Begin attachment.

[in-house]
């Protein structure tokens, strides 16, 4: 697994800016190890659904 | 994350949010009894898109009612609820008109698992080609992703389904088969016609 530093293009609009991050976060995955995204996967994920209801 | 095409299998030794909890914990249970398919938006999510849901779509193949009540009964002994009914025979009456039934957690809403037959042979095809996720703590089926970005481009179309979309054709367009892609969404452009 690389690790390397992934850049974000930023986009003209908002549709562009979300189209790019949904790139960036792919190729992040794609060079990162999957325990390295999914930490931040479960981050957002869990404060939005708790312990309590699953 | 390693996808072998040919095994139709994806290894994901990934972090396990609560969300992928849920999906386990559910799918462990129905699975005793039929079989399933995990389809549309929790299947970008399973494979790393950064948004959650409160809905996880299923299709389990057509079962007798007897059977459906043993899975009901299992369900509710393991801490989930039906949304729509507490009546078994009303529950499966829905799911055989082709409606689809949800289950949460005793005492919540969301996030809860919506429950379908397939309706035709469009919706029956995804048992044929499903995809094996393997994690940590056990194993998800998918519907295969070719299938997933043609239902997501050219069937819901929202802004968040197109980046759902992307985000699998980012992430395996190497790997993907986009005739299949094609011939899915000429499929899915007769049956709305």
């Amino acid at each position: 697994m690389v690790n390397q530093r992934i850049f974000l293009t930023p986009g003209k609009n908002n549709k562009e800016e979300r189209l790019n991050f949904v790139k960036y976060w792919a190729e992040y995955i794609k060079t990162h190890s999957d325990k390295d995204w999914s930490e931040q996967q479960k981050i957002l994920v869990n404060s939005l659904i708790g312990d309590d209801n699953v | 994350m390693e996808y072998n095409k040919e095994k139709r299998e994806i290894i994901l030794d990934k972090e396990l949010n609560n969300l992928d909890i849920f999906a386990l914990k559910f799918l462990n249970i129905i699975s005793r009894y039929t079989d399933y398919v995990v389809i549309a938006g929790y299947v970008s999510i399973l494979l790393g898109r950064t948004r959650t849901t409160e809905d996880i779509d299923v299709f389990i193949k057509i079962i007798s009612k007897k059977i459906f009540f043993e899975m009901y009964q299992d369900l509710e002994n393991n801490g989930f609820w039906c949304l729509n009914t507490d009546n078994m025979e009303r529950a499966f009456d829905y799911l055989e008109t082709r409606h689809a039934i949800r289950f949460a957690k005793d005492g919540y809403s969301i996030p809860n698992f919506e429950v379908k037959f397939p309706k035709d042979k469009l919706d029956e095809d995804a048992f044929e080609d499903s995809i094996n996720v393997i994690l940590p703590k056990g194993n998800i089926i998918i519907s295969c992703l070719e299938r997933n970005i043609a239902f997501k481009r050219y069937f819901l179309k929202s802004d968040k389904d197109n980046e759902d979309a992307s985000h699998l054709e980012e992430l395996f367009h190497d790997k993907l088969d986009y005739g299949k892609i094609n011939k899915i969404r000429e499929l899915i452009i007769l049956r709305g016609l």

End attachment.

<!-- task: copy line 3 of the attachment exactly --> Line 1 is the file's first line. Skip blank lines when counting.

């Amino acid at each position: 697994m690389v690790n390397q530093r992934i850049f974000l293009t930023p986009g003209k609009n908002n549709k562009e800016e979300r189209l790019n991050f949904v790139k960036y976060w792919a190729e992040y995955i794609k060079t990162h190890s999957d325990k390295d995204w999914s930490e931040q996967q479960k981050i957002l994920v869990n404060s939005l659904i708790g312990d309590d209801n699953v | 994350m390693e996808y072998n095409k040919e095994k139709r299998e994806i290894i994901l030794d990934k972090e396990l949010n609560n969300l992928d909890i849920f999906a386990l914990k559910f799918l462990n249970i129905i699975s005793r009894y039929t079989d399933y398919v995990v389809i549309a938006g929790y299947v970008s999510i399973l494979l790393g898109r950064t948004r959650t849901t409160e809905d996880i779509d299923v299709f389990i193949k057509i079962i007798s009612k007897k059977i459906f009540f043993e899975m009901y009964q299992d369900l509710e002994n393991n801490g989930f609820w039906c949304l729509n009914t507490d009546n078994m025979e009303r529950a499966f009456d829905y799911l055989e008109t082709r409606h689809a039934i949800r289950f949460a957690k005793d005492g919540y809403s969301i996030p809860n698992f919506e429950v379908k037959f397939p309706k035709d042979k469009l919706d029956e095809d995804a048992f044929e080609d499903s995809i094996n996720v393997i994690l940590p703590k056990g194993n998800i089926i998918i519907s295969c992703l070719e299938r997933n970005i043609a239902f997501k481009r050219y069937f819901l179309k929202s802004d968040k389904d197109n980046e759902d979309a992307s985000h699998l054709e980012e992430l395996f367009h190497d790997k993907l088969d986009y005739g299949k892609i094609n011939k899915i969404r000429e499929l899915i452009i007769l049956r709305g016609l």